Ceiling fans are pretty amazing — they have a much more powerful effect than you might think. They can truly move around a lot of cool air extremely effectively for a small cost. Plus, they look better than ever these days. What’s more, in the winter time they move hot air around very well also.
What kind of ceiling fan should you buy? How big? What style?
Here are several tips to help you make a good decision:
- In terms of size, follow these guidelines:
- up to 75 square feet in the room = 29” – 36” fan
- a room 76’ – 144’ = 36” – 42” fan
- 144’ – 225’ = 44” fan
- 225’ – 244’ = 50” – 54” fan
- 250’ and bigger = 60” fan
- The angle of a ceiling fan’s blades determine its efficacy, not the number of blades. Four- and five-bladed fans are the most popular and the result of much research. They remain balanced as well.
- If you have a low ceiling, your fan will have to be mounted flush with it or with a low ceiling adaptor. For safety reasons, you fan will need to be at least 7’ above the ground. A high ceiling will require a downrod because if the fan is more than 8’ above the ground, its effect will be minimal.
Here is a guide to how big that downrod should be if your ceiling is over 8’ high:
- 9’ ceiling=6” downrod
- 10’ ceiling=12” downrod
- 12’ ceiling=24” downrod
- 14’ ceiling=36” downrod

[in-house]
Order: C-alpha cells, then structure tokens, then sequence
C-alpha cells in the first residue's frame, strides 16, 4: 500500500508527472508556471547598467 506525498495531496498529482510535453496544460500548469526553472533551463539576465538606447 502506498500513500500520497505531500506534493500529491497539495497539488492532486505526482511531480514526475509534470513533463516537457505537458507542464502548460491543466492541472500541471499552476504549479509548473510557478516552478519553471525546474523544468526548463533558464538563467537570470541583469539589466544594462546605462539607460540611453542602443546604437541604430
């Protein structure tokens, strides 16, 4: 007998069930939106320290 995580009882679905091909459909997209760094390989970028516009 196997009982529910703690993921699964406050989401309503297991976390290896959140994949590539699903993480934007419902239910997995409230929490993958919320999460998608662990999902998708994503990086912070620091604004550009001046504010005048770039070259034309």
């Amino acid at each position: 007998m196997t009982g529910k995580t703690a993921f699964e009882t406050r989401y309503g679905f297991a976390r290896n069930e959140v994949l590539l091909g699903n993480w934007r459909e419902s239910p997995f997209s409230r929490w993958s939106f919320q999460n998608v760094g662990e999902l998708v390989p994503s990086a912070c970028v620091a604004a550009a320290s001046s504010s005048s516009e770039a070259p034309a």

- 16’ ceiling=48” downrod
- 18’ ceiling=60” downrod
- 20’ ceiling=72” downrod
- Many ceiling fans also have lights. These lights do not affect the fan’s performance at all. They are added to give light and make ceiling fans look more stylish. Even after you install a ceiling fan (or have it installed for you), you can add a light through a simple modification kit. Many consumers find that they like having a light attached to the fan, rather than opting against one and changing their minds later.
- Ceiling fans come in a variety of styles, materials and finishes. The base and blades can be made out of bronze, brass, brushed nickel, plastic, wood and synthetic materials. A popular choice is to have a metal base with wood blades of different colored stains. Much depends on the other décor in the room where you will place the fan.
- If your ceiling fan will be installed in a bathroom, kitchen or covered porch, be sure to purchase one that is rated for damp and wet conditions.
- Even ceiling fans come with Energy Star ratings; buy one that has this efficiency rating.
- Ceiling fans can even be installed on vaulted ceilings. Look for an adapter that can handle angles greater than 30° on your ceiling.
- Most ceiling fans come with adjustable speeds and remote control, but some consumers still like the old pull chain method of turning the fan on and off.
- TIP: If you buy a ceiling fan in the winter months, you will get a much better price.
- If you find a shape and style of fan that you like, but it doesn’t come in the color that you prefer, remember that you can always paint the blades on your own.
- If you can’t handle the installation of a ceiling fan yourself, call a handyman. More than a few consumers have grown very frustrated trying to install their ceiling fans on their own.
- Be sure to get a decent warranty on your ceiling fan as well, in case there are any problems.